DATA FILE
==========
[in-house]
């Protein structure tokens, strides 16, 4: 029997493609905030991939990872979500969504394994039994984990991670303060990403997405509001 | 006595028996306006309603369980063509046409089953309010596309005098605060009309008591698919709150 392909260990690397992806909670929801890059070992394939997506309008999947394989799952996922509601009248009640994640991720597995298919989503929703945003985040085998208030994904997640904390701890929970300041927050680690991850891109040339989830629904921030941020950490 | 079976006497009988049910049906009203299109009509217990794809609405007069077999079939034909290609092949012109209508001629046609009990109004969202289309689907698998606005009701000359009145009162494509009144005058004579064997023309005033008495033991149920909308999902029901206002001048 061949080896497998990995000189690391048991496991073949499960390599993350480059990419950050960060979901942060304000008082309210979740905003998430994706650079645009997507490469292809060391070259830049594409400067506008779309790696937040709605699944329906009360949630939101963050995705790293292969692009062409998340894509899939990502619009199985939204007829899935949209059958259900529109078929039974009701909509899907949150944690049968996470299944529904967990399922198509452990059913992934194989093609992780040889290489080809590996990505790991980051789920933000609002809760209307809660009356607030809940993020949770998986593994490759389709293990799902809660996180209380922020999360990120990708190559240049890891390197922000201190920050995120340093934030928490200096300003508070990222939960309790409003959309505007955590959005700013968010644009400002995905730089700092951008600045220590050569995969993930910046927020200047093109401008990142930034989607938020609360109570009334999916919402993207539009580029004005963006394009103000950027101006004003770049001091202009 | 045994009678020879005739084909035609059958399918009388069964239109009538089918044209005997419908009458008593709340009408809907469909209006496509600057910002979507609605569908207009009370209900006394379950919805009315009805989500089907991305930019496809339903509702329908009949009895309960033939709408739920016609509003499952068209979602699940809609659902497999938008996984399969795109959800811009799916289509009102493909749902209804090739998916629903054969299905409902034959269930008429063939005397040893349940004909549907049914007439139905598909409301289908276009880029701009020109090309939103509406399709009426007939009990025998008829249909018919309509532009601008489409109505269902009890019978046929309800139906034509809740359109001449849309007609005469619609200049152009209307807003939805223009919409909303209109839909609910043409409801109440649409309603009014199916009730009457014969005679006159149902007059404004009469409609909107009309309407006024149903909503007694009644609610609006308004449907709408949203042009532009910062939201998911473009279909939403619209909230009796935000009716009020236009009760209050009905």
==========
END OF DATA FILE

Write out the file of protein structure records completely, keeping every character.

[in-house]
């Protein structure tokens, strides 16, 4: 029997493609905030991939990872979500969504394994039994984990991670303060990403997405509001 | 006595028996306006309603369980063509046409089953309010596309005098605060009309008591698919709150 392909260990690397992806909670929801890059070992394939997506309008999947394989799952996922509601009248009640994640991720597995298919989503929703945003985040085998208030994904997640904390701890929970300041927050680690991850891109040339989830629904921030941020950490 | 079976006497009988049910049906009203299109009509217990794809609405007069077999079939034909290609092949012109209508001629046609009990109004969202289309689907698998606005009701000359009145009162494509009144005058004579064997023309005033008495033991149920909308999902029901206002001048 061949080896497998990995000189690391048991496991073949499960390599993350480059990419950050960060979901942060304000008082309210979740905003998430994706650079645009997507490469292809060391070259830049594409400067506008779309790696937040709605699944329906009360949630939101963050995705790293292969692009062409998340894509899939990502619009199985939204007829899935949209059958259900529109078929039974009701909509899907949150944690049968996470299944529904967990399922198509452990059913992934194989093609992780040889290489080809590996990505790991980051789920933000609002809760209307809660009356607030809940993020949770998986593994490759389709293990799902809660996180209380922020999360990120990708190559240049890891390197922000201190920050995120340093934030928490200096300003508070990222939960309790409003959309505007955590959005700013968010644009400002995905730089700092951008600045220590050569995969993930910046927020200047093109401008990142930034989607938020609360109570009334999916919402993207539009580029004005963006394009103000950027101006004003770049001091202009 | 045994009678020879005739084909035609059958399918009388069964239109009538089918044209005997419908009458008593709340009408809907469909209006496509600057910002979507609605569908207009009370209900006394379950919805009315009805989500089907991305930019496809339903509702329908009949009895309960033939709408739920016609509003499952068209979602699940809609659902497999938008996984399969795109959800811009799916289509009102493909749902209804090739998916629903054969299905409902034959269930008429063939005397040893349940004909549907049914007439139905598909409301289908276009880029701009020109090309939103509406399709009426007939009990025998008829249909018919309509532009601008489409109505269902009890019978046929309800139906034509809740359109001449849309007609005469619609200049152009209307807003939805223009919409909303209109839909609910043409409801109440649409309603009014199916009730009457014969005679006159149902007059404004009469409609909107009309309407006024149903909503007694009644609610609006308004449907709408949203042009532009910062939201998911473009279909939403619209909230009796935000009716009020236009009760209050009905």